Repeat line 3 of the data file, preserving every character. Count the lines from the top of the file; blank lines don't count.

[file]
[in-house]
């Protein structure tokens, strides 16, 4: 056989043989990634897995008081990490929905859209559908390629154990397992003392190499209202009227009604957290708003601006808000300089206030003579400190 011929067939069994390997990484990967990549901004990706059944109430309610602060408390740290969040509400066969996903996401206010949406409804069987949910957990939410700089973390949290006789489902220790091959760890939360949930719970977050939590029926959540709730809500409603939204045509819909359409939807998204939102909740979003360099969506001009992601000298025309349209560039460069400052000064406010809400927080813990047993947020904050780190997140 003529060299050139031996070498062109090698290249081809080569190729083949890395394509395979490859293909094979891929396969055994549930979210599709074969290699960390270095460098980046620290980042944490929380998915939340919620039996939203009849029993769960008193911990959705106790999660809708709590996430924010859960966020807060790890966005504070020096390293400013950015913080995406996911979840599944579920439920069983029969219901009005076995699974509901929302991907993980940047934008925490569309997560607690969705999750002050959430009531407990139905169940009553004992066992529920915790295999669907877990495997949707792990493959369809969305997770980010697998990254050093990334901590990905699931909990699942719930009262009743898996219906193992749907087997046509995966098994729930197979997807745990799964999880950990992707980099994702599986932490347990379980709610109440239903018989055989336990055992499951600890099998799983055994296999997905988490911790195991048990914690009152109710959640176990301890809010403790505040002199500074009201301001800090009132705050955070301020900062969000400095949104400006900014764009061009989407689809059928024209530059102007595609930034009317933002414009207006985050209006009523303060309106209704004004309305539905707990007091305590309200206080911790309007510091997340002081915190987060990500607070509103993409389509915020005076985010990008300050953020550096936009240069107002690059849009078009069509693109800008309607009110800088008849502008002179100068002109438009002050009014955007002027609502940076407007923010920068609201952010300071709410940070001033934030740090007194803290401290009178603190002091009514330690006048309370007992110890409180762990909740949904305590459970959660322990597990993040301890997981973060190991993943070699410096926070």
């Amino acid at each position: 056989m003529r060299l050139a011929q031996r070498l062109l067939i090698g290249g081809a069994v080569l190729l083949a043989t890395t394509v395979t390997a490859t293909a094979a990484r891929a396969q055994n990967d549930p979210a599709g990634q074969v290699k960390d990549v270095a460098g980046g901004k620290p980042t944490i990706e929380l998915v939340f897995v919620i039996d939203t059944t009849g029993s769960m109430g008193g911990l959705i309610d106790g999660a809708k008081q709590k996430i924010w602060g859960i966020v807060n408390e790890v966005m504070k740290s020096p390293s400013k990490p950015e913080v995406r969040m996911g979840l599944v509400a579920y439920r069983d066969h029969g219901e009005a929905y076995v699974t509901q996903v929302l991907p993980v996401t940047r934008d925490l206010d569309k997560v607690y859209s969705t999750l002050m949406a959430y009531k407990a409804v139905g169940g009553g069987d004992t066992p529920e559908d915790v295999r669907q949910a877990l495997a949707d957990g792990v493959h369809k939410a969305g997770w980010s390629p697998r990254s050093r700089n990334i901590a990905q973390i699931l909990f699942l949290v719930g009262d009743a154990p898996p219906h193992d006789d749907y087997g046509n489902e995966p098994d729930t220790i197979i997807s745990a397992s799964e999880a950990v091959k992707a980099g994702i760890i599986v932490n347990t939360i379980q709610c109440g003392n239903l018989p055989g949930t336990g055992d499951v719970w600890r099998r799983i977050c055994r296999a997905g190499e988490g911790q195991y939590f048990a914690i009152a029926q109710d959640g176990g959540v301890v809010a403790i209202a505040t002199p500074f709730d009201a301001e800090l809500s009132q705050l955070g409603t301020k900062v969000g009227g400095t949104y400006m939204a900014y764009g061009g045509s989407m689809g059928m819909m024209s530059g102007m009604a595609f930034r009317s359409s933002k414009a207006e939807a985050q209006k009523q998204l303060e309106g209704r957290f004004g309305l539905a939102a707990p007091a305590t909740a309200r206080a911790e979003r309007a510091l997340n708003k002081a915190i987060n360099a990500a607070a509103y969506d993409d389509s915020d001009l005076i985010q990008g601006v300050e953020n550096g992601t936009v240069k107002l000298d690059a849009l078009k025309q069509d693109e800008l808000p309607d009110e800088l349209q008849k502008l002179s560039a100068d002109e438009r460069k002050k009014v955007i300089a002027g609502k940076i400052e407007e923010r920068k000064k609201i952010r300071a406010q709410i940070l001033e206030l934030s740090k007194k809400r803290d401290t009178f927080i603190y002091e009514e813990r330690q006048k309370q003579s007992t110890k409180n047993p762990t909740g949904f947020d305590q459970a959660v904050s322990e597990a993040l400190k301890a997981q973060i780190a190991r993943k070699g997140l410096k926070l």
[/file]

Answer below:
């Amino acid at each position: 056989m003529r060299l050139a011929q031996r070498l062109l067939i090698g290249g081809a069994v080569l190729l083949a043989t890395t394509v395979t390997a490859t293909a094979a990484r891929a396969q055994n990967d549930p979210a599709g990634q074969v290699k960390d990549v270095a460098g980046g901004k620290p980042t944490i990706e929380l998915v939340f897995v919620i039996d939203t059944t009849g029993s769960m109430g008193g911990l959705i309610d106790g999660a809708k008081q709590k996430i924010w602060g859960i966020v807060n408390e790890v966005m504070k740290s020096p390293s400013k990490p950015e913080v995406r969040m996911g979840l599944v509400a579920y439920r069983d066969h029969g219901e009005a929905y076995v699974t509901q996903v929302l991907p993980v996401t940047r934008d925490l206010d569309k997560v607690y859209s969705t999750l002050m949406a959430y009531k407990a409804v139905g169940g009553g069987d004992t066992p529920e559908d915790v295999r669907q949910a877990l495997a949707d957990g792990v493959h369809k939410a969305g997770w980010s390629p697998r990254s050093r700089n990334i901590a990905q973390i699931l909990f699942l949290v719930g009262d009743a154990p898996p219906h193992d006789d749907y087997g046509n489902e995966p098994d729930t220790i197979i997807s745990a397992s799964e999880a950990v091959k992707a980099g994702i760890i599986v932490n347990t939360i379980q709610c109440g003392n239903l018989p055989g949930t336990g055992d499951v719970w600890r099998r799983i977050c055994r296999a997905g190499e988490g911790q195991y939590f048990a914690i009152a029926q109710d959640g176990g959540v301890v809010a403790i209202a505040t002199p500074f709730d009201a301001e800090l809500s009132q705050l955070g409603t301020k900062v969000g009227g400095t949104y400006m939204a900014y764009g061009g045509s989407m689809g059928m819909m024209s530059g102007m009604a595609f930034r009317s359409s933002k414009a207006e939807a985050q209006k009523q998204l303060e309106g209704r957290f004004g309305l539905a939102a707990p007091a305590t909740a309200r206080a911790e979003r309007a510091l997340n708003k002081a915190i987060n360099a990500a607070a509103y969506d993409d389509s915020d001009l005076i985010q990008g601006v300050e953020n550096g992601t936009v240069k107002l000298d690059a849009l078009k025309q069509d693109e800008l808000p309607d009110e800088l349209q008849k502008l002179s560039a100068d002109e438009r460069k002050k009014v955007i300089a002027g609502k940076i400052e407007e923010r920068k000064k609201i952010r300071a406010q709410i940070l001033e206030l934030s740090k007194k809400r803290d401290t009178f927080i603190y002091e009514e813990r330690q006048k309370q003579s007992t110890k409180n047993p762990t909740g949904f947020d305590q459970a959660v904050s322990e597990a993040l400190k301890a997981q973060i780190a190991r993943k070699g997140l410096k926070l």